2. Tripling university enrollment (which had reached only 135,000 from 1947 to 2003) to about 400,000 in 2008,
3. Establishing a powerful Digital Library which provides free nation-wide access to every student in every public sector university to 45,000 textbooks/research monographs from 220 international publishers as well as to 25,000 international research journals,
4. Establishing video-conferencing facilities in most public sector universities that allow lectures to be delivered live and interactively to students in Pakistan from technologically advanced countries
5. Enhancing salaries of academics so that salaries of University Professors were increased to a level about five times the salaries of Federal Ministers, with a corresponding reduction in tax from 35% to only 5%, in order to attract the brightest young men and women into academia,
6. Promoting research through a massive research grant program which resulted in a 600% increase in ISI abstracted publications from about 600 per year in 2001 to 4300 research publications in 2008, accompanied by about 1000% increase in international citations in the same period,
7. Placing a satellite in space (Paksat-1) which is now used for distance learning by the Virtual University,
8. Establishing video-conferencing facilities in most public sector universities and initiating a lectureship program, allowing live interactive lectures to be delivered from technologically advanced countries,
9. Providing free access to scientists/engineers anywhere in the country to sophisticated instruments installed in any institute in Pakistan.
The Bottom Line: In the final analysis, it is not what I or Dr. Hoodbhoy think about the developments, but what is the opinion of neutral international experts who have carried out detailed year-long reviews of the developments during the period that I was heading the Higher Education Commission. A few extracts are given below:
1. Prof. Fred Hayward (independent international educational consultant from USA) carried out a detailed analysis of the developments and published an article entitled “Higher Education Transformation in Pakistan: Political & Economic Instability,” Date: Number 54, winter 2009 Source: International Higher Education Quarterly. I quote: “The news about Pakistan over the last few years has been dominated by reports of political turmoil, terrorism, religious fundamentalism, economic decline, and the Afghan War. What has been missed is the phenomenal transformation in higher education over the last six years, which represents a critical development for Pakistan and a potential engine for growth and national recovery.”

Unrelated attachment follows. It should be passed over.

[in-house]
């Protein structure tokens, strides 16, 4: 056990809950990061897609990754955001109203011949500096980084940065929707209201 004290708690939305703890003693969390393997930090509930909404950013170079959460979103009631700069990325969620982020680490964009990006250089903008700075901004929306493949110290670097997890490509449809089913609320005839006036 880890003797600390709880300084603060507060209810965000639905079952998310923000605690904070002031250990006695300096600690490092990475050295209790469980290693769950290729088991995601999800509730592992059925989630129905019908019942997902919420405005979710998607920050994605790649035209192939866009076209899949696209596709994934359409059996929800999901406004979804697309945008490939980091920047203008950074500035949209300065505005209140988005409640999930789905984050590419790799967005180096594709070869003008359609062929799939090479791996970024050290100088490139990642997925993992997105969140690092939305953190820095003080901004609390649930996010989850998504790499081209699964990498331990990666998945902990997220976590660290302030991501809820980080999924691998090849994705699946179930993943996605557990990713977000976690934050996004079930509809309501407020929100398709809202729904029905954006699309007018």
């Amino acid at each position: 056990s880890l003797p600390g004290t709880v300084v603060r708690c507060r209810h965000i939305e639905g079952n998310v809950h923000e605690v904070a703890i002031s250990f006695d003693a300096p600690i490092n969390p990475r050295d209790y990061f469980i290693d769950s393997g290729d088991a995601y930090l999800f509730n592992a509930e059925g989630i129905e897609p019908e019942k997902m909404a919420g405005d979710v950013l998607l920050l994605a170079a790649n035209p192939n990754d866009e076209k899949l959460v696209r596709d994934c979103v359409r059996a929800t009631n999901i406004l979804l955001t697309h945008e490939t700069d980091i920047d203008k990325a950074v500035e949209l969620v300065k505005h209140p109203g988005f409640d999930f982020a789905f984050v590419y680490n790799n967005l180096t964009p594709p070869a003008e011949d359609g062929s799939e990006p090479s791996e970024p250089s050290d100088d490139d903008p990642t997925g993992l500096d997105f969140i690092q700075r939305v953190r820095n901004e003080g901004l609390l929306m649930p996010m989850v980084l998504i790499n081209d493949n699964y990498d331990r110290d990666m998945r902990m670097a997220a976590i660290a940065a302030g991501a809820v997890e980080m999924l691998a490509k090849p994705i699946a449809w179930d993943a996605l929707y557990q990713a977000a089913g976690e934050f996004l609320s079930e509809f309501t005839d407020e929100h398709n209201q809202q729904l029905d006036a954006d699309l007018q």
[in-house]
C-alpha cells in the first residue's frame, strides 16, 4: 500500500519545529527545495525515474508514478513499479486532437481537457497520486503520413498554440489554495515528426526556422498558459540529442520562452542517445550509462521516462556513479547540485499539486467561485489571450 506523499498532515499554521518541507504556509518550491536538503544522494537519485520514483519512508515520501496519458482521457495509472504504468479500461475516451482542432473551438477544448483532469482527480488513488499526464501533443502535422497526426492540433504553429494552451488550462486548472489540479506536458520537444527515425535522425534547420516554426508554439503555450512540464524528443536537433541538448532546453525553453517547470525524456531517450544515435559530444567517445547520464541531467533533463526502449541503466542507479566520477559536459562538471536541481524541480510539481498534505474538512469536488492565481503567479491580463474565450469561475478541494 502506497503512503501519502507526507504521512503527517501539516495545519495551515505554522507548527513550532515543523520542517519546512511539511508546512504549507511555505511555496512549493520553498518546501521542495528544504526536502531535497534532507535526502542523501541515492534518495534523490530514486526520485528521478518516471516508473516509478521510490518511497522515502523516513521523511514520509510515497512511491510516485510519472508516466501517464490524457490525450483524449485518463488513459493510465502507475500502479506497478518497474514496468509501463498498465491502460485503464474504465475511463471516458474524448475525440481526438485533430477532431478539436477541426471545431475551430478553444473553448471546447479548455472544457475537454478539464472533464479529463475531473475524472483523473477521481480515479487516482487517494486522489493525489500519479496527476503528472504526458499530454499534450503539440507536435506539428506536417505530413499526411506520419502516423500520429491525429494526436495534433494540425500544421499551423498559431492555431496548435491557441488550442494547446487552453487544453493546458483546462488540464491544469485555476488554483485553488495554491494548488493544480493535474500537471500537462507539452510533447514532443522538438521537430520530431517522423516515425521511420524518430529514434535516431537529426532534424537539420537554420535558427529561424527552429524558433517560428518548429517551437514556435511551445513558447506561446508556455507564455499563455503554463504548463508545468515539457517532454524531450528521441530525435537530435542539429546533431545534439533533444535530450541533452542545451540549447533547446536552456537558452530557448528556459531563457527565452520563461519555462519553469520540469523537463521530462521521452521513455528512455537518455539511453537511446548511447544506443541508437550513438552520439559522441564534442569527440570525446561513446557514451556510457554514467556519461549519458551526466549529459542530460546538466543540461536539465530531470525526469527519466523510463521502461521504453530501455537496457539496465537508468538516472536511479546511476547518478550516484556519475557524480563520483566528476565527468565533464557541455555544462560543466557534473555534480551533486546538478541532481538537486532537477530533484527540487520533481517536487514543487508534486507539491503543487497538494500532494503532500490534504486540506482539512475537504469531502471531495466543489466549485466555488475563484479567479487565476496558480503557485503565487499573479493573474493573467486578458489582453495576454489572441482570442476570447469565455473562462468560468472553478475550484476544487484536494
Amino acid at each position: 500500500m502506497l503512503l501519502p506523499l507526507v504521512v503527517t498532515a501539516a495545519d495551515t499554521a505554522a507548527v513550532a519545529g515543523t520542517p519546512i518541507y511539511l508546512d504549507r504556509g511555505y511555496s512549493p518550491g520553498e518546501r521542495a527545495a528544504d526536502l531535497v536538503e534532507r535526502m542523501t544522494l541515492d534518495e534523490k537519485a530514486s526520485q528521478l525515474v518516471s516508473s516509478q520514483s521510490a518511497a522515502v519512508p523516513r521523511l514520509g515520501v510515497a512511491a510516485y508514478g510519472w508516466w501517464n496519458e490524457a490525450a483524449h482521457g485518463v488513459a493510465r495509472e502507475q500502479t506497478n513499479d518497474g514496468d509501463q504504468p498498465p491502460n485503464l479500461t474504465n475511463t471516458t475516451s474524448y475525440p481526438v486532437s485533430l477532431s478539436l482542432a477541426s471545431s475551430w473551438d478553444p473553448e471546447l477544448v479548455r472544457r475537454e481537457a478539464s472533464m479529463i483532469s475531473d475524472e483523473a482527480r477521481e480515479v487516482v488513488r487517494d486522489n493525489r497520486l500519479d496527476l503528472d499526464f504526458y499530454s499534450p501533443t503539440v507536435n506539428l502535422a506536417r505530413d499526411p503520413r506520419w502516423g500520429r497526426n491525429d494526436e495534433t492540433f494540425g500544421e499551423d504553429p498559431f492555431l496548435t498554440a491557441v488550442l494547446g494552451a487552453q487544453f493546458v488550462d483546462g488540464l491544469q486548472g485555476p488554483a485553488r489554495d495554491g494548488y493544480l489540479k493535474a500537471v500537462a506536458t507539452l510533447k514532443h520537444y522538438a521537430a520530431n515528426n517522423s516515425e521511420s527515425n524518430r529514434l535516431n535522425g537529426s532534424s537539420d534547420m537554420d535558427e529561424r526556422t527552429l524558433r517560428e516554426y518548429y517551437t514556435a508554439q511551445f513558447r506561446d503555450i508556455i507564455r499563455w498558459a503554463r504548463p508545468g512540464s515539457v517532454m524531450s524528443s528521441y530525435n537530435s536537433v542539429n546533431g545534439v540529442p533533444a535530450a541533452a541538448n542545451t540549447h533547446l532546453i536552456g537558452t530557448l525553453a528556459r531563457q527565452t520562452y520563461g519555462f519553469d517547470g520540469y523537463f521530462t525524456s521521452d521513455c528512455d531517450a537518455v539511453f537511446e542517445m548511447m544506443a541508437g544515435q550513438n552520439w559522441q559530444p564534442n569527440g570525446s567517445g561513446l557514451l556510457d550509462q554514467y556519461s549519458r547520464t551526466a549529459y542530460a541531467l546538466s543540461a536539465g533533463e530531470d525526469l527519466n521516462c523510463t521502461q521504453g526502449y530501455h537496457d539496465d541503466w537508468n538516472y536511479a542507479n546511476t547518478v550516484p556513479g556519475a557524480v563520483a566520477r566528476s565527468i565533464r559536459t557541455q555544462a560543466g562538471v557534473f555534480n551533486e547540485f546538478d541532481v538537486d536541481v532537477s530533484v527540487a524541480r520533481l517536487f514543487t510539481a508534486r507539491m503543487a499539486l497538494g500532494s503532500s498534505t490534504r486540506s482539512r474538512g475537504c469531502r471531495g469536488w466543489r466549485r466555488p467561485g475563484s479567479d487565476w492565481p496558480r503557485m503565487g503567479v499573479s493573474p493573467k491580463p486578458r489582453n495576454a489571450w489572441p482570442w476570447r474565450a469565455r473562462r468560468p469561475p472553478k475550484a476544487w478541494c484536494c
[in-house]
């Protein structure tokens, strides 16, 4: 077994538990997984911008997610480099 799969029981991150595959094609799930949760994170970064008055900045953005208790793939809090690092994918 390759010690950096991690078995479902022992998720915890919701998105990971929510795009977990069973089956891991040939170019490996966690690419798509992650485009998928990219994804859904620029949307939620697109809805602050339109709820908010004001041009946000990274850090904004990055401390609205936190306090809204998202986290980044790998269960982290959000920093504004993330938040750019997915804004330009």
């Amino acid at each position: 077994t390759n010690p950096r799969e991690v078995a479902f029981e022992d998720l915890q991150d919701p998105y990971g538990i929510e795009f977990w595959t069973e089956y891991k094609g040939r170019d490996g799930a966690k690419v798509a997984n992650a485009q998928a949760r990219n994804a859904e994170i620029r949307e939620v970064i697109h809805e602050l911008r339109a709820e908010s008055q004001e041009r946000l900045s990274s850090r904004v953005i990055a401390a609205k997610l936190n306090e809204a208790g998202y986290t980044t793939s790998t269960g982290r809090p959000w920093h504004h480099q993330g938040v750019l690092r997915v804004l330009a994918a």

2. Report of US-AID about HEC states that “We are very impressed with the breadth, scope, and depth of the reforms implemented by the HEC since 2002. No other developing country we know has made such spectacular progress.”
3. World Bank Report is very complimentary of many excellent programs introduced.
4. British Council: The report states: “I have worked in many countries in South America, the Middle East, North Africa, and in Russia and India, over the last six years. None in my view, with the exception of India, has the potential of Pakistan for the UK university sector, largely because of the dynamic, strategic leadership of the Chairman of HEC”.
5. Nature: Several articles and editorials have appeared in the world’s leading science journal “Nature” (the most recent in the issue published on 3rd September 2009) in which the very significant progress made by Pakistan in the higher education sector has been applauded and the need for the new government to built on the solid foundation laid has been stressed.
6. Science Watch (Thomson Reuters) has ranked Pakistan as a rising star in five disciplines, more than in any other country of the world.
Riaz Haq's Note: For the first time in the nation's history, President Musharraf's education adviser Dr. Ata ur Rahman succeeded in getting tremendous focus and major funding increases for higher education in Pakistan. According to Sciencewatch, which tracks trends and performance in basic research, citations of Pakistani publications are rising sharply in multiple fields, including computer science, engineering, mathematics, material science and plant and animal sciences. The number of papers published by Pakistani scientists reached 4300 in 2007 (For comparison purposes, India-based authors published 27000 papers in 2007, according to Science Watch). Over two dozen Pakistani scientists are actively working on the Large Hadron Collider; the grandest experiment in the history of Physics. Pakistan now ranks among the top outsourcing destinations, based on its growing talent pool of college graduates. According to Pakistan Software Export Board, Pakistani IT industry has grown at 40% CAGR during the 2001-2007, and it is estimated at $2.8 billion as of last year, with about half of it coming from exports. As evident from the overall results, there has been a significant increase in the numbers of universities and highly-educated faculty and university graduates in Pakistan. There have also been some instances of abuse of incentives, opportunities and resources provided to the academics in good faith. The quality of some of the institutions of higher learning can also be enhanced significantly, with some revisions in the incentive systems.